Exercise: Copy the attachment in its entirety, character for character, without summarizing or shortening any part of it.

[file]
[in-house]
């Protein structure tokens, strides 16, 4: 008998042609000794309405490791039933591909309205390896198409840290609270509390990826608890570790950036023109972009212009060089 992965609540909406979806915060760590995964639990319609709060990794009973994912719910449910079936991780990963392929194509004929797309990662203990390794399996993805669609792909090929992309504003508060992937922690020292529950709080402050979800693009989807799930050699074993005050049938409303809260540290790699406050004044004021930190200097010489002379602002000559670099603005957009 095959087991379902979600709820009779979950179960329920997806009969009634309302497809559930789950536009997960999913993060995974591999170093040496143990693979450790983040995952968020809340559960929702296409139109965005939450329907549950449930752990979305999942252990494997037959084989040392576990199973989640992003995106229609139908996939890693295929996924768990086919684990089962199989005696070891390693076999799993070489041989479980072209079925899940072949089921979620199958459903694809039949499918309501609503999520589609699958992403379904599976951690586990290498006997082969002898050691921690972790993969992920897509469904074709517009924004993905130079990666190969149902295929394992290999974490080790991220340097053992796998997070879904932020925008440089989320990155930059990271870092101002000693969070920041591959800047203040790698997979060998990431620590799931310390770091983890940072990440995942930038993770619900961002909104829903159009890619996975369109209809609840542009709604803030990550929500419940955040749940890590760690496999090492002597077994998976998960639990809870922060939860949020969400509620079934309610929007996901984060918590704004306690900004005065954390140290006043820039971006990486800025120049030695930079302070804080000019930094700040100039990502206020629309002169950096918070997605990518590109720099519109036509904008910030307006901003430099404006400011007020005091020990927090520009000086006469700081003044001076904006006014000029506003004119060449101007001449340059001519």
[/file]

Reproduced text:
[in-house]
């Protein structure tokens, strides 16, 4: 008998042609000794309405490791039933591909309205390896198409840290609270509390990826608890570790950036023109972009212009060089 992965609540909406979806915060760590995964639990319609709060990794009973994912719910449910079936991780990963392929194509004929797309990662203990390794399996993805669609792909090929992309504003508060992937922690020292529950709080402050979800693009989807799930050699074993005050049938409303809260540290790699406050004044004021930190200097010489002379602002000559670099603005957009 095959087991379902979600709820009779979950179960329920997806009969009634309302497809559930789950536009997960999913993060995974591999170093040496143990693979450790983040995952968020809340559960929702296409139109965005939450329907549950449930752990979305999942252990494997037959084989040392576990199973989640992003995106229609139908996939890693295929996924768990086919684990089962199989005696070891390693076999799993070489041989479980072209079925899940072949089921979620199958459903694809039949499918309501609503999520589609699958992403379904599976951690586990290498006997082969002898050691921690972790993969992920897509469904074709517009924004993905130079990666190969149902295929394992290999974490080790991220340097053992796998997070879904932020925008440089989320990155930059990271870092101002000693969070920041591959800047203040790698997979060998990431620590799931310390770091983890940072990440995942930038993770619900961002909104829903159009890619996975369109209809609840542009709604803030990550929500419940955040749940890590760690496999090492002597077994998976998960639990809870922060939860949020969400509620079934309610929007996901984060918590704004306690900004005065954390140290006043820039971006990486800025120049030695930079302070804080000019930094700040100039990502206020629309002169950096918070997605990518590109720099519109036509904008910030307006901003430099404006400011007020005091020990927090520009000086006469700081003044001076904006006014000029506003004119060449101007001449340059001519």